Yesterday I had the opportunity to perform for the residents at the Hebrew Home Of Greater Washington on the Alzheimer’s Unit.
I walked down the hall towards the common area where the TV sounded as if the volume were cranked to the max. The room was warm and some of the residents were asleep or sat motionless in their wheelchairs. I still felt this sense of excitement and eagerness to play because I believed the atmosphere would change once I started playing my violin.
One of the nursing aides turned off the tv and I began tuning my violin to signal I would start the performance. As soon as I moved my bow into the A string and made a sound, one of the residents perked her head up like a sunflower receiving light and smiled.
I began with “Can't Help Falling In Love” and took time with phrasing because the carpet and dry air in the room absorbed most of the vibrations coming from my instrument. Quietly, a few of the residents sang along while others began to awake from their stillness. I performed “Take Me Out To The Ballgame” and everyone in the room sang along. By then, I felt as if I were being accompanied by a choir. I couldn’t help but smile because 20 minutes prior the room felt stuffy and lifeless.
By the end of the concert, residents were eager to stay for more music although it was time for dinner. I thanked everyone for listening and performed Edelweiss from the Sound Of Music. If you’ve followed my previous post you will know how special that song has become in my life.
A younger woman in the audience applauded and laughed with one of the residents who happened to be her mother. They had talked about the songs and sang along together during the concert. Soon after the music ended, her mother began asking where she was and who her daughter was. The mother’s transition from clarity to confusion reminded me of my grandmother’s ongoing journey with Alzheimer's. It was sad to see but I know playing familiar songs gave both mother and daughter time to laugh and sing together.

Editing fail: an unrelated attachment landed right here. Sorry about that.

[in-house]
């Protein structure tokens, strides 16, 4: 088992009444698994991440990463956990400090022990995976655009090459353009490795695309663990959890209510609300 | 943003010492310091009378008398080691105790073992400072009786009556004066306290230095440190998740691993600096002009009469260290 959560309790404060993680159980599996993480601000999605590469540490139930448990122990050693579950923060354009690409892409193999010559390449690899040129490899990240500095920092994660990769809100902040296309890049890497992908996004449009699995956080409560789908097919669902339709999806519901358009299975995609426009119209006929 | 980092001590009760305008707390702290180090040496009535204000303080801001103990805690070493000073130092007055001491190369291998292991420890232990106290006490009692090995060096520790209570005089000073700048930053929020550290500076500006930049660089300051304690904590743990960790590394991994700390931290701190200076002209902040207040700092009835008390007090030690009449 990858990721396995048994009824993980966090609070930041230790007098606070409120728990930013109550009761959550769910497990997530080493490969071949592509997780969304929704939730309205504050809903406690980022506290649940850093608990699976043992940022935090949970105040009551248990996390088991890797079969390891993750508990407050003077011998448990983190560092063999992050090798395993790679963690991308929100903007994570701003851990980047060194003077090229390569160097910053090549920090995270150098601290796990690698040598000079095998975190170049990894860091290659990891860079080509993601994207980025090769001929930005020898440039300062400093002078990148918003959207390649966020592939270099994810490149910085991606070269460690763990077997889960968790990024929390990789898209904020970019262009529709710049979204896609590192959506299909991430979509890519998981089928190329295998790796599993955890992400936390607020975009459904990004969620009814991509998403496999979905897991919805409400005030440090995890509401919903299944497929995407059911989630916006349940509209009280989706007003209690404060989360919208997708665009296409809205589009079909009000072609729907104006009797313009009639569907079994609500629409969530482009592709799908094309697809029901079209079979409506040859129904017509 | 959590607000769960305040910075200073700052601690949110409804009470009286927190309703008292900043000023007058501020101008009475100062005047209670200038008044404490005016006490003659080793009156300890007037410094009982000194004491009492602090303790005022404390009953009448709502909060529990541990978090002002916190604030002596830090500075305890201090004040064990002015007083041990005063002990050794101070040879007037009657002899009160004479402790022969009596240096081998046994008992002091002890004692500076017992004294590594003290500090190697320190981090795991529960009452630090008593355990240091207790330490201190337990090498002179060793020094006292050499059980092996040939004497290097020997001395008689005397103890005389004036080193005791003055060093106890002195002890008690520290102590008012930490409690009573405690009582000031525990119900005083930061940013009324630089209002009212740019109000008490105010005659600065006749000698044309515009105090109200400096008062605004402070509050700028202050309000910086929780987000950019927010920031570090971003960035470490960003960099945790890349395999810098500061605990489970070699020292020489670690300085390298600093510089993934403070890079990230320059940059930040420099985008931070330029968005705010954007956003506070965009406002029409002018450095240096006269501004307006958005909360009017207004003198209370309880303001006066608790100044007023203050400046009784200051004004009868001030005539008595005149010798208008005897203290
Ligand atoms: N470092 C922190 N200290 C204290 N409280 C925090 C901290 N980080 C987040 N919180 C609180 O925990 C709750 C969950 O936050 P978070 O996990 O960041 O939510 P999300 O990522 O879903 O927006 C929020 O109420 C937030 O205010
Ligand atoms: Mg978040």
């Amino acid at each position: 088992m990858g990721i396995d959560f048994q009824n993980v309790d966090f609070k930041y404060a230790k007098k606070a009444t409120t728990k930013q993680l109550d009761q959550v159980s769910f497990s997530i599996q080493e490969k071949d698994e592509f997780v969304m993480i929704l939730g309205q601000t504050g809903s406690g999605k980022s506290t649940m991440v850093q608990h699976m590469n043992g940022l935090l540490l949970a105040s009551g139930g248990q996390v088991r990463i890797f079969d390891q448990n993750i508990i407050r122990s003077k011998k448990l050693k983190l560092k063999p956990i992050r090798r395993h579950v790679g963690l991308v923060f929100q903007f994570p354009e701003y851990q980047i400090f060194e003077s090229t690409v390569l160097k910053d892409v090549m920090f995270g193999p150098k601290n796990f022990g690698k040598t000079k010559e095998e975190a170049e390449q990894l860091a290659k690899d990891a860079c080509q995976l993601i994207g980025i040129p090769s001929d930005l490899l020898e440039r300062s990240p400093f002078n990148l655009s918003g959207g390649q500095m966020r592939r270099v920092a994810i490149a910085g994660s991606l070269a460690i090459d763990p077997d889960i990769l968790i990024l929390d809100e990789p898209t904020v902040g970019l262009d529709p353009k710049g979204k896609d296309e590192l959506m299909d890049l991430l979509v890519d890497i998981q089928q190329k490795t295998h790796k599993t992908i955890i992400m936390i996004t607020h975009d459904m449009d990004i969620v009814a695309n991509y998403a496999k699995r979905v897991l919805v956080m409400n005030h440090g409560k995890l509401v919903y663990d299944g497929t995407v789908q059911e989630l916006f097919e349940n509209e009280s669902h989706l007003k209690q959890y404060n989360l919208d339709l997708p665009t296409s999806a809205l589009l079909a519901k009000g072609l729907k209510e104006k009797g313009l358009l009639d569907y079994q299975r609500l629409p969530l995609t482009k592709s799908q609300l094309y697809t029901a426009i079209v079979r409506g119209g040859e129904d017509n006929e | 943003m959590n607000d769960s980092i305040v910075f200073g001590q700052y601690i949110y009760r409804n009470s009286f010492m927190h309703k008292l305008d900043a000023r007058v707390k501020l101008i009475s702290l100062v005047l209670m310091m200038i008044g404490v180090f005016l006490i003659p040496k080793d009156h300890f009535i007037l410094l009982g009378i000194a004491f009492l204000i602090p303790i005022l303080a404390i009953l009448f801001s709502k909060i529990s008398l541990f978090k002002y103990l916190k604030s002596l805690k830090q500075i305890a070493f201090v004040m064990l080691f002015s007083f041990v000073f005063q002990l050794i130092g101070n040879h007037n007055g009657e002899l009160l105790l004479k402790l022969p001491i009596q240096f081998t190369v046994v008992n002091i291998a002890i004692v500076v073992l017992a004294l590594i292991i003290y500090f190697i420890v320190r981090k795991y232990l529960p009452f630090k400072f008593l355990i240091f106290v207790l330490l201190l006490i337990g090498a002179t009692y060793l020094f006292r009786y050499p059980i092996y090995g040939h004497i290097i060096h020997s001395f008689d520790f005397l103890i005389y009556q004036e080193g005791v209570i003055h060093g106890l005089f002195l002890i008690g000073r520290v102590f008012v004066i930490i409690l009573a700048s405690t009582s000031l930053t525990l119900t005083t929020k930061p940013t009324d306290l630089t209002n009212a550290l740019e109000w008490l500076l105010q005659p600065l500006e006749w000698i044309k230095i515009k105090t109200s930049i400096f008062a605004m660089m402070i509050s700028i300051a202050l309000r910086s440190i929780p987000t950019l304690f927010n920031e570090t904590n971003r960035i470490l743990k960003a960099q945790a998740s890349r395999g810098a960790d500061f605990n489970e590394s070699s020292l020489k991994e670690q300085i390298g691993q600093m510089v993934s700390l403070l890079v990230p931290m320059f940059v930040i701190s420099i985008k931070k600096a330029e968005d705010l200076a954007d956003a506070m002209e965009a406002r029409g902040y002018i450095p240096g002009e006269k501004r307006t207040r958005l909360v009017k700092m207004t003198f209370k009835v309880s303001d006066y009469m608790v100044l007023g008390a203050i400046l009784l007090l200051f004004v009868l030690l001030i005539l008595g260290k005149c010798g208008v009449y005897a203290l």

I can't wait till next week to play for more residents and families in hopes of bringing joy and smiles.Tweet
Beautiful. We need to do this all the time.
What a beautiful story. Thanks for sharing.
Cool story, Alexander, and thanks for doing that.
Thank you for sharing the moving story. It reminded me of a wonderful documentary Alive Inside.
I have been a Psyche nurse for over 40 yrs, I can't remember the amount of times I have told new nurses to make music for our elderly mentally impaired patients. I livens the soul, takes them down memory lane. It is one the best things if not the best thing we can to find its way into the darkness of their illness.
May you do many more of these wonderful treatments for the sufferers of this most vicious of diseases.
Great work Alexander. My dog and I are a pet therapy team for Hospice patients, many of whom have some sort of dementia. I also see the great joy they get when they interact with my pet. Keep up the good work.
I have played violin/fiddle tunes on and off for a while, with a family member at various senior centers. Between the 2 of us we play 4-5 instruments. We are not professionals but we practice ahead and do our best to share music in a meaningful way. It is a delight to see the smiles, the eyes becoming bright, the tapping of feet, clapping hands, and sometimes the singing that accompanies us. Once in a while someone gets up and dances! It is a gift we can share with the elderly. So I"m writing this to encourage you, whether you are a professional or an amateur, to share what you have with those who are waiting - it will bring you joy, too
That was a beautiful story, thank you for sharing. My goal used to be to play well enough to play in the church choir, but now I see that I would also like to develop enough repertoire to play a full concert. So many places to go with the violin!